TOPDIGI UA01 Bluetooth USB Dongle from Amazon

2. Setup bluetooth on the pi

2.1 install bluetooth software

[code]pi@raspberrypi ~ $ sudo -s
root@raspberrypi:/home/pi# apt-get install bluez[/code]

2.2 scan for nearby devices

[code]root@raspberrypi:/home/pi# hcitool scan[/code]
Your device should appear in those found; use the MAC in the following steps.

2.3 pair your pi to the device

[code]root@raspberrypi:/home/pi# bluez-simple-agent hci0 00:11:22:33:44:55
RequestPinCode: 0000
Enter PIN Code: Release
New device (/org/bluez/3964/hci0/dev_00_11_22_33_44_55)[/code]

Obviously your MAC will be different to the dummy one I’ve used..

2.4 trust the paired device so it’ll auto connect in future

[code]root@raspberrypi:/home/pi# bluez-test-device trusted 00:11:22:33:44:55 yes[/code]


Since I’m bored with swapping the ethernet cable from my tv to get this on the network (the switch has no spare ports.. too much living room tech..), I’ve just ordered an Edimax EW-7811UN 150Mbps Wireless Nano USB Adapter
Edimax TEEEENY TINY wifi adapter

Portable Power

Since I’m bored with swapping my phone charger over to power the pi, I’ve just ordered a PowerGen 5200mAh External Battery Pack High Capacity Power Bank Charger

I’ll report back on how they work out for me soon. I should find that having a fully portable pi will allow me to mess around with it even more!


That’s it for this one! You’re now set up with a Linux computer, bluetooth keyboard, and ssh. You can do with this whatever you would do with a normal low power distro (Puppy, DSL, #!.. or is it !#.. hmm..), but you can also interact wiht the outside world via GPIO.

Next Up

I’ll be installing XBMC and having a play. I play, so you don’t have to. See? I care.

Year of 101s: March – RaspberryPi

Part #1 – Intro

I’m committing to doing 12 months of “101”s; posts and projects themed at beginning something new (or reasonably new) to me. January was all about node development awesomeness. February was (sort of) all about Samsung Smart TV apps.

March is going to be about me playing with the raspberryPi!

So what’s a RaspberryPi?

The Raspberry Pi is a credit-card sized, single-board, low cost, barebones computer, intented to be mainly used within the classroom as a cheap way to teach programming.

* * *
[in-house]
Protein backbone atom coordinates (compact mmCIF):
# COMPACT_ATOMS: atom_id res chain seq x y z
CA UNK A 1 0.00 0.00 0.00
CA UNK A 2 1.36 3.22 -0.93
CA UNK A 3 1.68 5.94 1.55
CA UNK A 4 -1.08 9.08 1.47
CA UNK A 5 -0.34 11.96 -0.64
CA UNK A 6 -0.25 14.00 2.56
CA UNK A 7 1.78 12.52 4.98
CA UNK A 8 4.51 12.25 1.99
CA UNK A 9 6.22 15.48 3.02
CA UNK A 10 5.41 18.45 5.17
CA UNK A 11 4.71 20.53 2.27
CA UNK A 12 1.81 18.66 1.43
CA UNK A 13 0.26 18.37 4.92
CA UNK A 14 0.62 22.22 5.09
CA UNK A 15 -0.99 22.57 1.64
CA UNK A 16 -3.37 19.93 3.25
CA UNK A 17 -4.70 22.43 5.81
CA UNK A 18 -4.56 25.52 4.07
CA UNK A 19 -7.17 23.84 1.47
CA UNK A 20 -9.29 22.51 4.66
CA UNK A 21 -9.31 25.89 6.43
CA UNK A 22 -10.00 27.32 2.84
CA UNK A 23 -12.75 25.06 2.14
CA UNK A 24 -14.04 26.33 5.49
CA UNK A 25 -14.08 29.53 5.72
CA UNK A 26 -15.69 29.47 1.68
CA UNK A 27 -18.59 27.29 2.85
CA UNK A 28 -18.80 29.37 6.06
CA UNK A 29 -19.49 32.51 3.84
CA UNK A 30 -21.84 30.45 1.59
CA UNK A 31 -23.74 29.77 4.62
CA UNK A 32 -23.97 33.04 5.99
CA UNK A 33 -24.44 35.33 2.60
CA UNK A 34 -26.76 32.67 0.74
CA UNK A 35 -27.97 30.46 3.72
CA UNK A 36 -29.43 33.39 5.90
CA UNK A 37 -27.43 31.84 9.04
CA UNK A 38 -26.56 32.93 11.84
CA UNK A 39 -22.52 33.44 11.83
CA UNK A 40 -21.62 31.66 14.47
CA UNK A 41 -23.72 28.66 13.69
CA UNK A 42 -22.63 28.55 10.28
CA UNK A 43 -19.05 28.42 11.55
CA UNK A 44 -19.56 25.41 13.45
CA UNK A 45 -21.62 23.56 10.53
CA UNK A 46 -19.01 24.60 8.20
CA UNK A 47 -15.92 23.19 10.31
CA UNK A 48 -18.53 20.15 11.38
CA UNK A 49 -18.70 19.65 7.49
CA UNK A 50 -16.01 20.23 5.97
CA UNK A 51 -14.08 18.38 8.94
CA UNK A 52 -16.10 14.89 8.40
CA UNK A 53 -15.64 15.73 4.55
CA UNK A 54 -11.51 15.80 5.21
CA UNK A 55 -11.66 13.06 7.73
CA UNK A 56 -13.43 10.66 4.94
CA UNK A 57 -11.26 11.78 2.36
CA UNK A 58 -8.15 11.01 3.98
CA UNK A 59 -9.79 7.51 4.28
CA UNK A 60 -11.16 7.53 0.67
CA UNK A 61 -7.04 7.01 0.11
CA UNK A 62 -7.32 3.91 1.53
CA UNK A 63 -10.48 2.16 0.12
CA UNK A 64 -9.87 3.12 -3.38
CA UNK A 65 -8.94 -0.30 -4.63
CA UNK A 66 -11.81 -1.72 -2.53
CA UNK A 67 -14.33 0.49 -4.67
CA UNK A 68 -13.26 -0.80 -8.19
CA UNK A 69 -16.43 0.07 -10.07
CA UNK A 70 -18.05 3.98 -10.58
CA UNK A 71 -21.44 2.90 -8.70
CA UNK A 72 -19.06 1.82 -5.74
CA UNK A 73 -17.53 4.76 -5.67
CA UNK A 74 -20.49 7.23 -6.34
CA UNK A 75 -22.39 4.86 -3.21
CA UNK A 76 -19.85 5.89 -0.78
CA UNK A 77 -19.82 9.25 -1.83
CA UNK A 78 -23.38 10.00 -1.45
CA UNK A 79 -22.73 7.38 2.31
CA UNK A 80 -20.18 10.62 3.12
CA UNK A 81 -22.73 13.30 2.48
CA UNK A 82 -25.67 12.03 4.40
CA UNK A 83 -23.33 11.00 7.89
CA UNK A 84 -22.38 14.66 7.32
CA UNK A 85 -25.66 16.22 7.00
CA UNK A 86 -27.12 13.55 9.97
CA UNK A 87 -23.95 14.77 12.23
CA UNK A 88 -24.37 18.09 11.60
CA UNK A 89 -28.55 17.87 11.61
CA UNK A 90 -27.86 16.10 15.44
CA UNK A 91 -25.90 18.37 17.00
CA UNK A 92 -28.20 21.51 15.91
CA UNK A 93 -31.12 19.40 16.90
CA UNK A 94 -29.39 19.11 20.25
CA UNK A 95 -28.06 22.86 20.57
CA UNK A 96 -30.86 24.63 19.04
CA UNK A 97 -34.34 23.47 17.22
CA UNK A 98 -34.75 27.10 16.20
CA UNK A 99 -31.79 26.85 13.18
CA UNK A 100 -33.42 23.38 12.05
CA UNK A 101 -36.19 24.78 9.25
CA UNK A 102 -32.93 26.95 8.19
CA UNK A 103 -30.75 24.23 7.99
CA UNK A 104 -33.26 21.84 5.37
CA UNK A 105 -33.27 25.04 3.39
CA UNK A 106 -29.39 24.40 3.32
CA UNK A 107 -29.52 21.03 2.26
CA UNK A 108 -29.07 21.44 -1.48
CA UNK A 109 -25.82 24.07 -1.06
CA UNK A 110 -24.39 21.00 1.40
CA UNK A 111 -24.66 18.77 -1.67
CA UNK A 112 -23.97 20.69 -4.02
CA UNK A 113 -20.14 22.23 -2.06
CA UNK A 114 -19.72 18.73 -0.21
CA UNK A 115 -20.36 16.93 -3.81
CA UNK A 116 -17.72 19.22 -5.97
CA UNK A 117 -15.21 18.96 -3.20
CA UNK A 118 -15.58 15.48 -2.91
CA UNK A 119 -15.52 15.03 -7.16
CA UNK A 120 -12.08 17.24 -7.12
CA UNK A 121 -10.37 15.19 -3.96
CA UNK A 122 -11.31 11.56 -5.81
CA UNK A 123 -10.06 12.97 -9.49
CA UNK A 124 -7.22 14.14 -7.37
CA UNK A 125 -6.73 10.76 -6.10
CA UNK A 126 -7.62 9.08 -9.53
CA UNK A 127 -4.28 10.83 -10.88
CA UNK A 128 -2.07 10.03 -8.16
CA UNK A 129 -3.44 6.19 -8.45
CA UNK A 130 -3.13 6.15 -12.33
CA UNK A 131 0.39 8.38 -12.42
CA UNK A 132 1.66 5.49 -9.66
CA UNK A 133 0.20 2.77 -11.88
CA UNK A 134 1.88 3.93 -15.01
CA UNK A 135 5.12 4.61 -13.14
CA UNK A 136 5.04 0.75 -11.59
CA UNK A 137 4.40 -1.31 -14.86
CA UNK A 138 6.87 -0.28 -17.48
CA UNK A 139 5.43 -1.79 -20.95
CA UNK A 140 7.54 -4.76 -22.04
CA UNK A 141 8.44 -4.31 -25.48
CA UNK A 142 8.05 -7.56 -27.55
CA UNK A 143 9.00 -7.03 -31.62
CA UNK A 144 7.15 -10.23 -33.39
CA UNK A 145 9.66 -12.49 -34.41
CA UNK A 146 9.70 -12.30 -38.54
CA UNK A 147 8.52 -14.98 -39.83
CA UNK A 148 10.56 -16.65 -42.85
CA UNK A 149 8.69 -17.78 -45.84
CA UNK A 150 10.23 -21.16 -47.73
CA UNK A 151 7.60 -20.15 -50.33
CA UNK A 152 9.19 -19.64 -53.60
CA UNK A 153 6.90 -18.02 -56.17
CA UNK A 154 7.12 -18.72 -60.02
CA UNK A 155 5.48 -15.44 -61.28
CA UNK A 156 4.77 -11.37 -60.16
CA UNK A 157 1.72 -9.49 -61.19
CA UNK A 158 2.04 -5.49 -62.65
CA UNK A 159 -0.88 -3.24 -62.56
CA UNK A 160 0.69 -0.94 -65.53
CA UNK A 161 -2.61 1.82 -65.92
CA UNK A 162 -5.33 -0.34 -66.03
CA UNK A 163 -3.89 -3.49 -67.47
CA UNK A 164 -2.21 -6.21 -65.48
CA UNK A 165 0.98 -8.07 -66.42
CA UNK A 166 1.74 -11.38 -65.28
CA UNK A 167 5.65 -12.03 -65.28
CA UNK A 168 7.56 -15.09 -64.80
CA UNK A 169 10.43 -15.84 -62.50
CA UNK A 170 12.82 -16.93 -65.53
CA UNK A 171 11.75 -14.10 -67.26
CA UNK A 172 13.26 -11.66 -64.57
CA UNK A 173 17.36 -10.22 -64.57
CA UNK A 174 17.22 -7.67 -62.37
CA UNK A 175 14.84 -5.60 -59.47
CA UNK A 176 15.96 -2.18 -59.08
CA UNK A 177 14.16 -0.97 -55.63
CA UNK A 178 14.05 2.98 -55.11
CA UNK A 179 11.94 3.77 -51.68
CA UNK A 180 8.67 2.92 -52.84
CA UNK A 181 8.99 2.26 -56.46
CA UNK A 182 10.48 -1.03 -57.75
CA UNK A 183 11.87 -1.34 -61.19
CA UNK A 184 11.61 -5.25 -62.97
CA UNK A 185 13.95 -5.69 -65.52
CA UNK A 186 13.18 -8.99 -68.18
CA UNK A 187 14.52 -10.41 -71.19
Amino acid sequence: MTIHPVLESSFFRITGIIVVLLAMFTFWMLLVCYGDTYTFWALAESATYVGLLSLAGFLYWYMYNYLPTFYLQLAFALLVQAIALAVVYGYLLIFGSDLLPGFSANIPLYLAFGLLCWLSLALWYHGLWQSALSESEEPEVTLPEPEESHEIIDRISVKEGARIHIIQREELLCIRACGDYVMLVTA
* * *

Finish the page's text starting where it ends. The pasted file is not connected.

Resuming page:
There are more than one version of the Pi and I’ll be referring to Model B during these posts, as it’s what I have.


A bare printed circuit board (PCB) contains:

  • a double USB port,
  • HDMI and composite video outputs,
  • an ethernet port,
  • SD slot,
  • headphone jack,
  • and a micro usb sized power socket (so chargers for most modern android or blackberry phones will work, as will a USB to MicroUSB cable plugged into a PC or even your TV)

It’s pretty low-power as it’s just got:

  • 512MB RAM,
  • 32-bit 700MHz ARM processor,
  • but – a GPU capable of decoding 1080p HD video!


Since the Pi runs from the OS loaded on to the SD card, then it’s up to your level of hackery skill to determine what software you’re going to run. Check out the wiki page to see what OSs are being, or have already been, ported to run.

The most popular ones are most likely those recommended by the fine people at, namely: a version of Debian (Raspbian), RISC OS, or a version of Arch Linux.

Raspbian is easy to pick up if you’ve ever played with Linux before.


Media centre
There’s a fantastic port of XBMC called Raspbmc which allows you to easily make a Media Centre PC (I’ll cover this in a later post).

Arcade machine
Play really old games on a really underpowered device. YES!

High Performance Computing (HPC) environment
Want to get some more power? Buy a truck of Lego and 64 raspberyPis and network them together in a HPC stylee!

Loads of others!
Srsly. (At least) One guy has sent his almost into space. Amazeballs.

It’s all up to your imagination and time; I have one but not the other so let’s see what I come up with this month..!

How do you use it?

Knowledge of either Python of C++ seems to be the main way to get into working with the device; python is the recommended language for general development most likely due to it reading like a high level language and not needing compilation; just edit, save, execute.

Next up

Setting up the thing; getting an OS on it, getting a bluetooth keyboard working, setting up SSH – that sort of thing.